In the mornings, in my imaginary apartment, I would step dewdrop damp out of the shower onto a thick white mat, to anoint myself with my various unguents and dress myself with all due care in a variety of choice pieces by the best and most interesting designers. Then, into the town car and off to my office, where I would spend the day marching purposefully though the halls on my way to meetings, having fancy lunches, and giving orders to underlings from behind my large desk. In the evenings, there would be a whirl of dinners, drinks and lively conversation at a variety of glistening apartments, salons, and hot spot restaurants all over town. I’d be a weekly fixture in the society pages, The Observer, Page Six, and in New York Magazine. Sometimes I’d live in London. This jacket would be just the thing in any of these situations, would it not?

And I mean, any of these things are still basically possible, except turning thirty (that day has come and gone), and appearing in the Observer (RIP). But the years take a toll on expectation, don’t they? And what one desires.

First of all, this jacket was not a thing to wear to, say, a frat party at the University of Wisconsin-Madison. Nor was it right to wear to work that sweaty summer, as a counselor for rising kindergarteners at Camp Mohawk. Where else may I have gone? To a damp summer house party? I think I wore it once, out to Cafe Fez, the bar in the back of Time Cafe on Lafayette Street, which was where we (me and my two friends) liked to hang out back then. We found it, I think, because I’d read about it in the Talk of the Town section of The New Yorker. (Consistency, c’est moi!)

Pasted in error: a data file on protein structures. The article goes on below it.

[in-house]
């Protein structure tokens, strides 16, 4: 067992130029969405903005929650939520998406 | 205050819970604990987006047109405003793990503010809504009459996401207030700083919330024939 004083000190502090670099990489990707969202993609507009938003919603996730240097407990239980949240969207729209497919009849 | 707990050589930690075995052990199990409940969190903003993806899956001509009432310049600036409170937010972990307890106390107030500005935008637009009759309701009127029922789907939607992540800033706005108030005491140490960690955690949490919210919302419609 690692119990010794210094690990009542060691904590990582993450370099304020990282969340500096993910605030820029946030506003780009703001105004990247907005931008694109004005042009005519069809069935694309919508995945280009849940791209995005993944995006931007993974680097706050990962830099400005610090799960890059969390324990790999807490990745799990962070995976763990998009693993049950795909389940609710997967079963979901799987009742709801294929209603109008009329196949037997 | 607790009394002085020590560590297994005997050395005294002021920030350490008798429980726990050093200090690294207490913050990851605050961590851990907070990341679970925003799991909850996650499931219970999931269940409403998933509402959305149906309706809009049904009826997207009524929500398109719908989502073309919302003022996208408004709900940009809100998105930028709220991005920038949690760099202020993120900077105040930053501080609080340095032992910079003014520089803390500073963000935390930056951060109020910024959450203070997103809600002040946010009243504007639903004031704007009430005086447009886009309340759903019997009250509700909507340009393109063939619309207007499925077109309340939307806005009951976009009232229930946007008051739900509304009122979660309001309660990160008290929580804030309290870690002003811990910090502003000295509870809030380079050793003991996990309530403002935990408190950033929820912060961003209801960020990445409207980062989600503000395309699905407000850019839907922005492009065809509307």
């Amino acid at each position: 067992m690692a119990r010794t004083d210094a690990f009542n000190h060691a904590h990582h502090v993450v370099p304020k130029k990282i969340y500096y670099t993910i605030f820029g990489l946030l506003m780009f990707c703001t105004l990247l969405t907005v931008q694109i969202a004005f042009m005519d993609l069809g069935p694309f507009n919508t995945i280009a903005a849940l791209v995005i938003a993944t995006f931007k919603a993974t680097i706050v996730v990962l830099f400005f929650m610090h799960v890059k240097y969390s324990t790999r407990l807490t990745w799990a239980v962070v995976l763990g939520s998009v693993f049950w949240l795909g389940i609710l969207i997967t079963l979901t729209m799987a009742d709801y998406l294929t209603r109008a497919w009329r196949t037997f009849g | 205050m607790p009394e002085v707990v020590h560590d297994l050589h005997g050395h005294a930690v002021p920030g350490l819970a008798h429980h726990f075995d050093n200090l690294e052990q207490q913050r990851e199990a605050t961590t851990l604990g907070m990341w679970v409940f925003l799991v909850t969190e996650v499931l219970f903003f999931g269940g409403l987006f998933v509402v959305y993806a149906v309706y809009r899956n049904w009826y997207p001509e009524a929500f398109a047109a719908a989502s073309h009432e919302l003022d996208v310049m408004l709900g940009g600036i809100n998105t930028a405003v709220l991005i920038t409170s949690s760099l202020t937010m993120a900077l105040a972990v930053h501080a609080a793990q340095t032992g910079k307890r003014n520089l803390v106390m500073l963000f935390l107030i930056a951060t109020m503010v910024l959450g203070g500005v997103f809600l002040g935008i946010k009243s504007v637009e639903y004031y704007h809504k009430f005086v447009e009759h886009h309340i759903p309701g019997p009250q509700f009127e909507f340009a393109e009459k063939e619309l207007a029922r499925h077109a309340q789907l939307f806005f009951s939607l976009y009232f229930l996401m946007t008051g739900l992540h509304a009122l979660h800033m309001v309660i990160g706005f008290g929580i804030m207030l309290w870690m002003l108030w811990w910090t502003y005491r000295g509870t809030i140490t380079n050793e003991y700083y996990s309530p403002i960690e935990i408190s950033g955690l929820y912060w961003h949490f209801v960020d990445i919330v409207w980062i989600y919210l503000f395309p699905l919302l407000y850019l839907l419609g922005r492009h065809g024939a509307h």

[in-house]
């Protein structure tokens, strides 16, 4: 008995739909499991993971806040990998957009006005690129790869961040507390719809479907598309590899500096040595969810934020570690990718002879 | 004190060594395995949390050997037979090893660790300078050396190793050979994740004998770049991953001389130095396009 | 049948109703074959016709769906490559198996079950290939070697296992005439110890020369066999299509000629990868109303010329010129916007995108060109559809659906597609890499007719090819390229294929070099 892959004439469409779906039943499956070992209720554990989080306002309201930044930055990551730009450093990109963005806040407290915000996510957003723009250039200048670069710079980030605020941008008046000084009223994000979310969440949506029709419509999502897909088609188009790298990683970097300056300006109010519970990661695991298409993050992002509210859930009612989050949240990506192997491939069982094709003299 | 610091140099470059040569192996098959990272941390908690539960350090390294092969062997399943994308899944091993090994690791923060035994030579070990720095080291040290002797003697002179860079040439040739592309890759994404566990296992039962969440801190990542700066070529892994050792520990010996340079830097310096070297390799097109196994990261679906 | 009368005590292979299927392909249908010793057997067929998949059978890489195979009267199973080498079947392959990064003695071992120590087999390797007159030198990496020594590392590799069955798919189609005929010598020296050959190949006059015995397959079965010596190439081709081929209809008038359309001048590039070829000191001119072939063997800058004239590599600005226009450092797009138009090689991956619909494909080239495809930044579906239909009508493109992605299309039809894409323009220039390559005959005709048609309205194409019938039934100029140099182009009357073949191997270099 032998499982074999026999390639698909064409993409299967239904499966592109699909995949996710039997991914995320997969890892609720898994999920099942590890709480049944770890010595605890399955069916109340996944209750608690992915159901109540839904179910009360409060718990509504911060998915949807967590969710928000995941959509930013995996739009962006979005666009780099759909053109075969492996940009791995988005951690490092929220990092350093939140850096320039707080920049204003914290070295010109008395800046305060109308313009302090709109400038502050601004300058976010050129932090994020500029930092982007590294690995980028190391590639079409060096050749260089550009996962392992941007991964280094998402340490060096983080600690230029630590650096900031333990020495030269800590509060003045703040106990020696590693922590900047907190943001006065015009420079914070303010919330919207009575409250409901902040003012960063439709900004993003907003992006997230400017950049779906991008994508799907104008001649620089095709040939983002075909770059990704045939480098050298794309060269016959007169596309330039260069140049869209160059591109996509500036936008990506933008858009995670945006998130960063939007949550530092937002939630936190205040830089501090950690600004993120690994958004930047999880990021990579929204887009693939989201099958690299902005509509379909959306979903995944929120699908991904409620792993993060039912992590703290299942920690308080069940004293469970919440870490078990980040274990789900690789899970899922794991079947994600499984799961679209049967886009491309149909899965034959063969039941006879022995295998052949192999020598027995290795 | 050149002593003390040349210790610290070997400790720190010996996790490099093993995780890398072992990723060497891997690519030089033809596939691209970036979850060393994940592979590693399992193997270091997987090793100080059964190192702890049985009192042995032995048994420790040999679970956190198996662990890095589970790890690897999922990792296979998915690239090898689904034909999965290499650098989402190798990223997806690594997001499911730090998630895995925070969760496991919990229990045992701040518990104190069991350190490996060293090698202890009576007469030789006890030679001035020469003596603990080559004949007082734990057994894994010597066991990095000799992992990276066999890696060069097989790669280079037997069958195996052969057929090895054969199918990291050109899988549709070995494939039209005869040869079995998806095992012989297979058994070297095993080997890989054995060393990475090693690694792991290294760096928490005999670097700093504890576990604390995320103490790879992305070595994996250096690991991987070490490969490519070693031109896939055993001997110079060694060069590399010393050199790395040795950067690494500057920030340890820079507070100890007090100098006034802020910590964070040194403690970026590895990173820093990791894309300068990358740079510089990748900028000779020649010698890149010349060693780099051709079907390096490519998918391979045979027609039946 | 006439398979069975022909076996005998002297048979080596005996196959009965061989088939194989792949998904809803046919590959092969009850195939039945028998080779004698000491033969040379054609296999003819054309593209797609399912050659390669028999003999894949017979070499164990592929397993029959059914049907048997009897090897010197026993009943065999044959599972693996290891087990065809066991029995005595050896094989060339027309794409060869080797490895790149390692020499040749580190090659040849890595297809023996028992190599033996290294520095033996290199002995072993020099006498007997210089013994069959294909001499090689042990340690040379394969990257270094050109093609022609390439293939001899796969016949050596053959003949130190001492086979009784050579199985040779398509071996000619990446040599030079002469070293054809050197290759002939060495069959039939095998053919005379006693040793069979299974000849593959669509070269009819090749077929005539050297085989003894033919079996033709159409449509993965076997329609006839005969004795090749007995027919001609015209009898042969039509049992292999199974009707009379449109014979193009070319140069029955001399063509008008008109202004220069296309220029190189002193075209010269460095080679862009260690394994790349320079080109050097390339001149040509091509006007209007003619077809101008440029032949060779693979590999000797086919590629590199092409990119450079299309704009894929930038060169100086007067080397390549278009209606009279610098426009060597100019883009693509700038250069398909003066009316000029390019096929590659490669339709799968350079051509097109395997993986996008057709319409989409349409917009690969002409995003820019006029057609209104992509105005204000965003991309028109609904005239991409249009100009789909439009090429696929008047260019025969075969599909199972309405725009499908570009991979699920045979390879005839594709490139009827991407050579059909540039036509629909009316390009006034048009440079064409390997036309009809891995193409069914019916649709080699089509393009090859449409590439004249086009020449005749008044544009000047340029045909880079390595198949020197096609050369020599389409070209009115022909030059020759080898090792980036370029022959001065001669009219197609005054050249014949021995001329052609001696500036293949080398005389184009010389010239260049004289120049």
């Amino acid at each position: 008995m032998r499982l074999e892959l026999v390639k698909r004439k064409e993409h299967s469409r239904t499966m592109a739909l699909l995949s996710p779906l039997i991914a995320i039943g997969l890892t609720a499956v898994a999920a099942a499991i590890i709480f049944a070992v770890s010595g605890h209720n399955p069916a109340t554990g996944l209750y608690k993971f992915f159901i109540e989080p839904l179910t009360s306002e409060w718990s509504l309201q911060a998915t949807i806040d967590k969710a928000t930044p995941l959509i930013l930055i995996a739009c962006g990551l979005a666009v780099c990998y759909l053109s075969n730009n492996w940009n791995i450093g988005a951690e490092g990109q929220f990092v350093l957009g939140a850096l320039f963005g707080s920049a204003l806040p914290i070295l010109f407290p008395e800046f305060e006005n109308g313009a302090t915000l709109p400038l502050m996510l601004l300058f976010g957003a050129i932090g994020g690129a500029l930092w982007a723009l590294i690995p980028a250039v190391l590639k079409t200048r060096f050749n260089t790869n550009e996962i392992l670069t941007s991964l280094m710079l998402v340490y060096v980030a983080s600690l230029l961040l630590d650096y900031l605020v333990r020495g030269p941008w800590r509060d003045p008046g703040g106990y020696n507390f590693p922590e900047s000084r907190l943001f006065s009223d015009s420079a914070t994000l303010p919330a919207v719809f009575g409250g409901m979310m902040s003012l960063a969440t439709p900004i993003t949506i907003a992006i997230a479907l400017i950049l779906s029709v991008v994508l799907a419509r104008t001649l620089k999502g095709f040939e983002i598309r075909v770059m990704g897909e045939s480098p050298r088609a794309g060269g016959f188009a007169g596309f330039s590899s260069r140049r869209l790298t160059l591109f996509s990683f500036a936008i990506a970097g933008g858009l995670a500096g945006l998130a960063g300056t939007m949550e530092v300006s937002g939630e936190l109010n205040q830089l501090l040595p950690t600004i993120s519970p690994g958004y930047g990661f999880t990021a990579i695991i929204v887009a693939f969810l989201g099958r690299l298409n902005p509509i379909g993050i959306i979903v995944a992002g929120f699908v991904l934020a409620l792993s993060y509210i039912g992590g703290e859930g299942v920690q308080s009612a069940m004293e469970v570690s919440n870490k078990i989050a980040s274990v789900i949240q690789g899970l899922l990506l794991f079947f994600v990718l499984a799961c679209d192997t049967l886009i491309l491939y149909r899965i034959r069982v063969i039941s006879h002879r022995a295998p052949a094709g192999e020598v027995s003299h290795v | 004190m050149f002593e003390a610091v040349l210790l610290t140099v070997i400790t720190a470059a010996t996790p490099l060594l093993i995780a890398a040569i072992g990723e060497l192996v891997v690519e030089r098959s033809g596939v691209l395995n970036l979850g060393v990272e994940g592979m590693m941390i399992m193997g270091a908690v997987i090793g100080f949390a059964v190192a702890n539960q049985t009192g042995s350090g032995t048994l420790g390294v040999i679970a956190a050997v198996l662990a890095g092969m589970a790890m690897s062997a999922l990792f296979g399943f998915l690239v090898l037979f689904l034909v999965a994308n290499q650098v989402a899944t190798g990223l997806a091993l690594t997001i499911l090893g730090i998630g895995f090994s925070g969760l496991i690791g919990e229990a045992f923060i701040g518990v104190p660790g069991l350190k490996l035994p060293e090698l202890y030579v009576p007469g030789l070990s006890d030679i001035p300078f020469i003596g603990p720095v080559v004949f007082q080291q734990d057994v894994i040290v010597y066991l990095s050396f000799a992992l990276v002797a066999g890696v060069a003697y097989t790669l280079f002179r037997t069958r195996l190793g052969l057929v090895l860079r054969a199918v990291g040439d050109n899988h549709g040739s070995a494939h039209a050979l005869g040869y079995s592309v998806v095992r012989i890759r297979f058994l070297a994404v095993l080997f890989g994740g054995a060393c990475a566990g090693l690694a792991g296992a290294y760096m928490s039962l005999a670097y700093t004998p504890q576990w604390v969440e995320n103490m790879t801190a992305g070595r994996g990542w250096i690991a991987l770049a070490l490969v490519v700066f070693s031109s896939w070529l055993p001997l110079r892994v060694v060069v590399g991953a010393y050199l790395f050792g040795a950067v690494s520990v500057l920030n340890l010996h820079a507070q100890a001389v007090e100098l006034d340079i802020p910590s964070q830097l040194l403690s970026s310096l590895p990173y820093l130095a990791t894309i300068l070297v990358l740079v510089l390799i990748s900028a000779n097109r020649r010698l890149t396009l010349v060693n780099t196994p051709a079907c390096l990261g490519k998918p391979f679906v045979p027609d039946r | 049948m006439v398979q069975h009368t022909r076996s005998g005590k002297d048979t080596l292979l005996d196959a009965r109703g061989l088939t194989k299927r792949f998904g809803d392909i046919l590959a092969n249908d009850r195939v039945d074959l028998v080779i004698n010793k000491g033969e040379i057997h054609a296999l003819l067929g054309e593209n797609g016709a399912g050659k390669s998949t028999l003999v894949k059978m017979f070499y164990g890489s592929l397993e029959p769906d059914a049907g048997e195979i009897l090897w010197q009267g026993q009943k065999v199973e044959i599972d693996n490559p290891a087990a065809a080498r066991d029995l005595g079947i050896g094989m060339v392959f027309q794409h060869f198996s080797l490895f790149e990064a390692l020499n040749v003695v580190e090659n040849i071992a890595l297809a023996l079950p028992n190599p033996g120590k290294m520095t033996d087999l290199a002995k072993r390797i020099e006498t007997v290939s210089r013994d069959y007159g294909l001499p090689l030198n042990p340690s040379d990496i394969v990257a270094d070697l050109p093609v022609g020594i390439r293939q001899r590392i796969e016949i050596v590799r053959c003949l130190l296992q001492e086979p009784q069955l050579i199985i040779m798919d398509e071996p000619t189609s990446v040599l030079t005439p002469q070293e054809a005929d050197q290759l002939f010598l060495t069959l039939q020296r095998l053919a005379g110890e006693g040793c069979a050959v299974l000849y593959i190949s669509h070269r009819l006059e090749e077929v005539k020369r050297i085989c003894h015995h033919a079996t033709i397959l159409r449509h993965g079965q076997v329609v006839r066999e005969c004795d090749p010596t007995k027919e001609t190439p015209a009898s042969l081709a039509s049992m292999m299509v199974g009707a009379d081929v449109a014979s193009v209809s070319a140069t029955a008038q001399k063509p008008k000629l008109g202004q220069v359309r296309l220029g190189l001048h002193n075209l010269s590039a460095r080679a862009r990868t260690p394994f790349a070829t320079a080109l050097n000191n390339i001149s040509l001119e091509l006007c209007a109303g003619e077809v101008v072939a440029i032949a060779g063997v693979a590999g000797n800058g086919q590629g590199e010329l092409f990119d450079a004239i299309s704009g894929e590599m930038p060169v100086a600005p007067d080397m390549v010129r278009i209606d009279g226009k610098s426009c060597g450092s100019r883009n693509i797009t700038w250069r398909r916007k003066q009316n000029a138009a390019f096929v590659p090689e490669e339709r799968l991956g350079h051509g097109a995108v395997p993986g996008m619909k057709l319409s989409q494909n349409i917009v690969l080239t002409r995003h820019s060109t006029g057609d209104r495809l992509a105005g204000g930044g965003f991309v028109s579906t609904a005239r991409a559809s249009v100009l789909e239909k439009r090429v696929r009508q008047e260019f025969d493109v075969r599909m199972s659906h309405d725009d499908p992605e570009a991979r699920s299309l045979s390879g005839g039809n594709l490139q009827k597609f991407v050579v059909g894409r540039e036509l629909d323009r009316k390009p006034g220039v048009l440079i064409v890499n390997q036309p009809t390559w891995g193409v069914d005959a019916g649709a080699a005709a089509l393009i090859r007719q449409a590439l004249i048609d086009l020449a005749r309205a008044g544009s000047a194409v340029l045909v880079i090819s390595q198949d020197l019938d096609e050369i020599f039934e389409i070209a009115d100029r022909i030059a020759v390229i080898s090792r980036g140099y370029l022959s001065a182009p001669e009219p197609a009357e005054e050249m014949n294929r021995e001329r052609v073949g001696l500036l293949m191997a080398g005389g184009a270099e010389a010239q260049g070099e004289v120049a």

I am pretty sure I also wore it to an interview for an internship at some point, but by the time I graduated, in 1999, I think I thought it was woefully out of date. Someone at the time told me I had to wear suits to interview, which was advice I mostly ignored. This jacket would have done, though. Instead, the charmer stayed peacefully in the closet of my parent’s house, remaining there until last week, when I took her out and home again. I can just get it buttoned- a pleasant surprise to be sure.

So now what? At this wistful moment in time? When the world has come to a strange and screeching halt? When I have a small bit of room to evaluate what I have accomplished? And where I might be going, and what I might like to see there? Well, I do have a nice bathroom and some pretty bottles on the counter, though hardly the grandiose picture I held in my head and certainly not the servants to clean it! At seventeen, children were not first and foremost on my mind, but I think I’ll keep the ones I’ve acquired, and the husband too. It’s true, my life is not as glamorous was the one I dreamt of all those long years ago, but then again, I didn’t yet know then how boring it would be to flit and flit and flit. How unfullfilling it would be and unsuited I was to it. But those are tales for a different day. Some of the essential dreams are the same, and all I can do is keep trying to get there! The writing part sounds pretty good (don’t hold back if you agree! If not, well, perhaps, don’t hold back either.) And look for my acceptance speech at the Oscars in 2060, when I am in my eighties. I will wear this jacket then.